In the Shadow of the Sacred Grove
By honestly describing her difficult and gradual acceptance into the daily life of a rural West African community--a world of herders, potter, subsistence farmers, diviners, and initiates--Carol Spindel renders a foreign culture with exceptional immediacy and emotional depth.
Dancing at Halftime: Sports and the Controversy Over American Indian Mascots
Sports fans love to don paint and feathers to cheer on the Washington Redskins and the Cleveland Indians, the Florida State Seminoles, and the Warriors and Chiefs of their hometown high schools. But outside the stadiums, American Indians aren't cheering--they're yelling racism.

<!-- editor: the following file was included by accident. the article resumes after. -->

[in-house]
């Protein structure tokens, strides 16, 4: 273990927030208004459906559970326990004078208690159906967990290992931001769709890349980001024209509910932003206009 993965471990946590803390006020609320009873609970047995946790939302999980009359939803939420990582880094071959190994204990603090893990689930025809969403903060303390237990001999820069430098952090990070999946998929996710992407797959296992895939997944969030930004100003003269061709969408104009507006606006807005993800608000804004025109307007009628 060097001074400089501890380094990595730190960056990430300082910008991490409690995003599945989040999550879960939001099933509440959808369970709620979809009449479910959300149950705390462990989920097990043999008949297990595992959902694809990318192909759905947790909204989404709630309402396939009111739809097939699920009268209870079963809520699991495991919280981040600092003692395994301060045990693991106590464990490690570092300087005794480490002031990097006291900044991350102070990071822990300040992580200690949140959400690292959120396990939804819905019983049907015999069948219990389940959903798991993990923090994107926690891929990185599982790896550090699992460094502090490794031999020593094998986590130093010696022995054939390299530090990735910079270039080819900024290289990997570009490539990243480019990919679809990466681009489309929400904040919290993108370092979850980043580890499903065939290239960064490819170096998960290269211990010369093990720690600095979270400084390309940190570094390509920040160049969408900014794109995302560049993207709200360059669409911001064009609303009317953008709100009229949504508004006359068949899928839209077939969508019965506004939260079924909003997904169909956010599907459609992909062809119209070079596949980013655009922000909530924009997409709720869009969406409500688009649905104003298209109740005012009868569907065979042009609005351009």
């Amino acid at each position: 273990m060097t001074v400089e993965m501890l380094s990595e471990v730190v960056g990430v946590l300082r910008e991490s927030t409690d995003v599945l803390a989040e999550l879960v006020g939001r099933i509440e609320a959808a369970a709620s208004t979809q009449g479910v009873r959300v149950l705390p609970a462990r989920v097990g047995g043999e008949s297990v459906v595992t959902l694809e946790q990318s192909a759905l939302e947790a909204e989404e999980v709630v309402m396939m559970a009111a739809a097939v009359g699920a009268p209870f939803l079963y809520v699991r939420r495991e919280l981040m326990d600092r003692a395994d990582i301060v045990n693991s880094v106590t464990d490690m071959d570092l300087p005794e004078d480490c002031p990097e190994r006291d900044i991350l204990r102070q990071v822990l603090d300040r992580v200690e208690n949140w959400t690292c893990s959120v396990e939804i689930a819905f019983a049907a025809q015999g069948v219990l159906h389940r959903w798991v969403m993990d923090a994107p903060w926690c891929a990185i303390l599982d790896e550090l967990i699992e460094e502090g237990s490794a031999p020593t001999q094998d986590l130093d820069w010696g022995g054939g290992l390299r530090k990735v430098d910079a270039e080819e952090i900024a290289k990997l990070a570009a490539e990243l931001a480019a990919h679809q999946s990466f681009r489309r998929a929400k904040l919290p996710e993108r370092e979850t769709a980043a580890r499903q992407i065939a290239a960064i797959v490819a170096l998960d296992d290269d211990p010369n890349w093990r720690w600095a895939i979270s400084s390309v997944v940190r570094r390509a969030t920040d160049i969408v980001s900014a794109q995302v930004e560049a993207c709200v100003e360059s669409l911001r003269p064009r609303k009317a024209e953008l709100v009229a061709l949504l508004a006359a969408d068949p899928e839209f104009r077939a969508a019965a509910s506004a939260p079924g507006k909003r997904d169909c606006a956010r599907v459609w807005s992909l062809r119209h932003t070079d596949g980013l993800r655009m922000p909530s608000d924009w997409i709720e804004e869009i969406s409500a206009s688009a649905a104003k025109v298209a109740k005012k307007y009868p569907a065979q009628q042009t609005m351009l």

Dancing at Halftime is Carol Spindel's attempt to understand why sports fans, including those in her own town, identify so strongly with American Indian-based team mascots. The quest takes her across the country and into the past to examine Boy Scout handbooks, Wild West show posters, and the beginnings of football. A work of both persuasion and compassion, Dancing at Halftime reminds us that in America, where Pontiac is a car and Tecumseh a summer camp, Indians are often our symbolic servants, functioning as mascots and metaphors that express our longings to become "native" Americans, and to feel at home in our own land.